J G Ballard

I discovered this morning that the sometime Science Fiction writer and chronicler of the late twentieth century, J G Ballard, whose semi-autobiographical novel The Kindness Of Women I wrote about a few weeks ago, has died. Eulogies are apparently all over the blogosphere.
His early experiences as a prisoner of the Japanese in wartime Shanghai flooded indelibly through his work; images of wrecks, ruin and abandonment abound. An air of the inevitability of decay hangs over nearly everything he wrote. (The word”already” is a Ballardian trademark.) Here it should be noted that as a road map of where as a civilisation we may be headed this aspect of his work may be all too predictive.

Yet to me his writing always seemed to be quintessentially English; it represented a kind of ├╝ber Englishness in the way that possibly only an expatriate could express. His stories somehow embodied the stiff upper lip and also the “hanging-on in quiet desperation” that Roger Waters of Pink Floyd described as the English way. Yet they dissected alienation and elevated its description to an art from.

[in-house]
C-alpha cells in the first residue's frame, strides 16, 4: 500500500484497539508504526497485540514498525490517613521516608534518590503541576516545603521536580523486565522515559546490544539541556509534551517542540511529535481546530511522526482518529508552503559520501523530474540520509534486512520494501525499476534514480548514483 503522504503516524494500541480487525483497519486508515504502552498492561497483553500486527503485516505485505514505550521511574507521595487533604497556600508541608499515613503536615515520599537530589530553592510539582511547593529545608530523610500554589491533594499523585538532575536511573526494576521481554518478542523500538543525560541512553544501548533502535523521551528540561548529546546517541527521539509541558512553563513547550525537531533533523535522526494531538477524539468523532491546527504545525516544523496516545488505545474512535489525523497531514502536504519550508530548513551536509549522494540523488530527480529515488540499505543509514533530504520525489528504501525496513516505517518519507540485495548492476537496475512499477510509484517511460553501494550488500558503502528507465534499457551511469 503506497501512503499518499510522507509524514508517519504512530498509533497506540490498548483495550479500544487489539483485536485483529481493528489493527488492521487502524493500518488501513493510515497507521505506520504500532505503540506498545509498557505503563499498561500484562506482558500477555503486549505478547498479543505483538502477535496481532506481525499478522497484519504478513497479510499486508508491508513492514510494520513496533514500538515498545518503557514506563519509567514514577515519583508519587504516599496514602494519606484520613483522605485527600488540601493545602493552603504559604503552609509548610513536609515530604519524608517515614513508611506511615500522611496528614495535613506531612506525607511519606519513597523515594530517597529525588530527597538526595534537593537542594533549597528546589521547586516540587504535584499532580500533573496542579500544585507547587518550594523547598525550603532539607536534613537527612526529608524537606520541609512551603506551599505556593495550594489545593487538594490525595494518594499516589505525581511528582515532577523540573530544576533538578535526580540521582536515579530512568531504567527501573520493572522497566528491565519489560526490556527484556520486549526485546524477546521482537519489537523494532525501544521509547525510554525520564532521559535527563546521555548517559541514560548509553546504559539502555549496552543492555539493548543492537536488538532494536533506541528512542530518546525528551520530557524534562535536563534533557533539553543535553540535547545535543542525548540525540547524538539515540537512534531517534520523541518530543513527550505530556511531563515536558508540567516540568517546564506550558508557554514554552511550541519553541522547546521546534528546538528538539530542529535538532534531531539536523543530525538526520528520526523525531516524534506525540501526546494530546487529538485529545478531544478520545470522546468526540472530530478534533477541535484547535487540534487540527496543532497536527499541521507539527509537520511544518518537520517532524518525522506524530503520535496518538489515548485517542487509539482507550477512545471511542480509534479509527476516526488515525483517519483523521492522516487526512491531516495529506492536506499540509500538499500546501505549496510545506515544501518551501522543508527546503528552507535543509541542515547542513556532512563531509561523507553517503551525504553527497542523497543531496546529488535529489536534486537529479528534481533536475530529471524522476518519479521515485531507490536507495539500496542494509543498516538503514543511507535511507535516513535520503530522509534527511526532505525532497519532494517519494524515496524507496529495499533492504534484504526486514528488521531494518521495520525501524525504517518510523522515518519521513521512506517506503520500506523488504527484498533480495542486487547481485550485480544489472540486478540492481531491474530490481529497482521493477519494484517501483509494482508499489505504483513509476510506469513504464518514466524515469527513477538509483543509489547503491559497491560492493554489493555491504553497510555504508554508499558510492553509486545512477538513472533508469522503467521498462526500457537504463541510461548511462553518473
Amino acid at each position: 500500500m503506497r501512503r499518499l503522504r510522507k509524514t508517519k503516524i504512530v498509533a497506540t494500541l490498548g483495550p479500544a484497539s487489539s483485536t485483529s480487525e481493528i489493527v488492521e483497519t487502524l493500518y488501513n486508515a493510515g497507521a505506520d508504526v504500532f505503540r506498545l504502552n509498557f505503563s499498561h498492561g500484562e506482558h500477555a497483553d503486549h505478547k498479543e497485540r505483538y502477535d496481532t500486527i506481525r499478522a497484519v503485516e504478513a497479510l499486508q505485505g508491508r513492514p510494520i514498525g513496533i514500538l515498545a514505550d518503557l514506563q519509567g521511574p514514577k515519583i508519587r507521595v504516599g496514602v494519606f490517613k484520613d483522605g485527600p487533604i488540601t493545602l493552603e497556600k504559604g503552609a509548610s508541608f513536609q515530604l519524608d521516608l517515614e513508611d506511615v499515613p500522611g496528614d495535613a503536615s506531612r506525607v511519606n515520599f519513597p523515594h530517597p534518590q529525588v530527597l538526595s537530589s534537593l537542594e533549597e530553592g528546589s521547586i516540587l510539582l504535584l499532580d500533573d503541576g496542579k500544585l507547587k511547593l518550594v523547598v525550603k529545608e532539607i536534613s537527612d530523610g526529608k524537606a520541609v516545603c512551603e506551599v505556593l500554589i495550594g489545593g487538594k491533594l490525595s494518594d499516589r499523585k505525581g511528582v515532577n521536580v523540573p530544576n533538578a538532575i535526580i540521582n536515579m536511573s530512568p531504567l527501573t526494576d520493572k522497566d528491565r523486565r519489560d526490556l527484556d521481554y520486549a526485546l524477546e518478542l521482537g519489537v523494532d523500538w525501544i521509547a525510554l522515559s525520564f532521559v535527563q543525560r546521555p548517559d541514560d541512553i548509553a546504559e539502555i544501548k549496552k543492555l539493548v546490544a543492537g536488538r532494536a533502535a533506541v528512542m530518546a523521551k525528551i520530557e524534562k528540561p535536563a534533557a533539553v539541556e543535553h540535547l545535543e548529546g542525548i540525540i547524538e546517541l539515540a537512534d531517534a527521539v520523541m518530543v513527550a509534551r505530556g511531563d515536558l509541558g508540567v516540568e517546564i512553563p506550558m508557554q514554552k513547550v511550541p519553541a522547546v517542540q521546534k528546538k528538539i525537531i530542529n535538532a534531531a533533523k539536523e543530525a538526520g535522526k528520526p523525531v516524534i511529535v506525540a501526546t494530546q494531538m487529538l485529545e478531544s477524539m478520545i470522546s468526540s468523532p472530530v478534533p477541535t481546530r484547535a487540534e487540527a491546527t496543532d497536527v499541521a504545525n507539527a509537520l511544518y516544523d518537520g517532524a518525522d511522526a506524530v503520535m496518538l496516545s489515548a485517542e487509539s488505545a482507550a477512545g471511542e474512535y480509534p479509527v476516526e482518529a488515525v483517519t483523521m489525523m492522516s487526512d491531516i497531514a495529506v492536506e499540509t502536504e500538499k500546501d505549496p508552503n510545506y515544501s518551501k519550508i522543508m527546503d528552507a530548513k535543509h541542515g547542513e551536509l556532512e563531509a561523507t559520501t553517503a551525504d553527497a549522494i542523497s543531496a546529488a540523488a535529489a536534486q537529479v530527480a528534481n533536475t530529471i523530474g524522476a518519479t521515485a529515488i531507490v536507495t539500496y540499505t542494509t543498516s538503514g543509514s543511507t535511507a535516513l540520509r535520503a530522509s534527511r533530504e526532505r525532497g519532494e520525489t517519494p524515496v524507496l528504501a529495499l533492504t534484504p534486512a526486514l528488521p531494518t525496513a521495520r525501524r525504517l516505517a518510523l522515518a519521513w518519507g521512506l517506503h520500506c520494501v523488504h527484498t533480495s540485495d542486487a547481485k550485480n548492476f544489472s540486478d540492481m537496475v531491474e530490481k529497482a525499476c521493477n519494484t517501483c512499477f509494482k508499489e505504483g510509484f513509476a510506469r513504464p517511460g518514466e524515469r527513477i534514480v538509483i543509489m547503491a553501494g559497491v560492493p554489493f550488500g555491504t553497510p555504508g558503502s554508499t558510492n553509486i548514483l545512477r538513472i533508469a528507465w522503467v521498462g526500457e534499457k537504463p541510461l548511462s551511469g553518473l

Having said all that it nevertheless remains true that pretty much all of his works plough a similar furrow. I know this will be sacrilege to his admirers but to read one Ballard novel is more or less to read them all. The crucial affect is of detachment, events are described matter-of-factly, as if they do not really impact on the character whose point of view we inhabit at the time.

His obsessions, Marilyn Monroe, the Kennedy assassination, car crashes, the nuclear bomb, urban blight, were those of an Englishman of a certain age. In that respect he was more a man of his time than he was one ahead of it.

He is undoubtedly, however, one of the major writers in English, and of world literature as a whole, of the second half of the twentieth century.

And the novels of his that were published as Science Fiction are indissolubly part of his canon, covering the same concerns, and equally as worthy, as those that were not.

J G Ballard 15/11/1930-19/04/2009.

So it goes.

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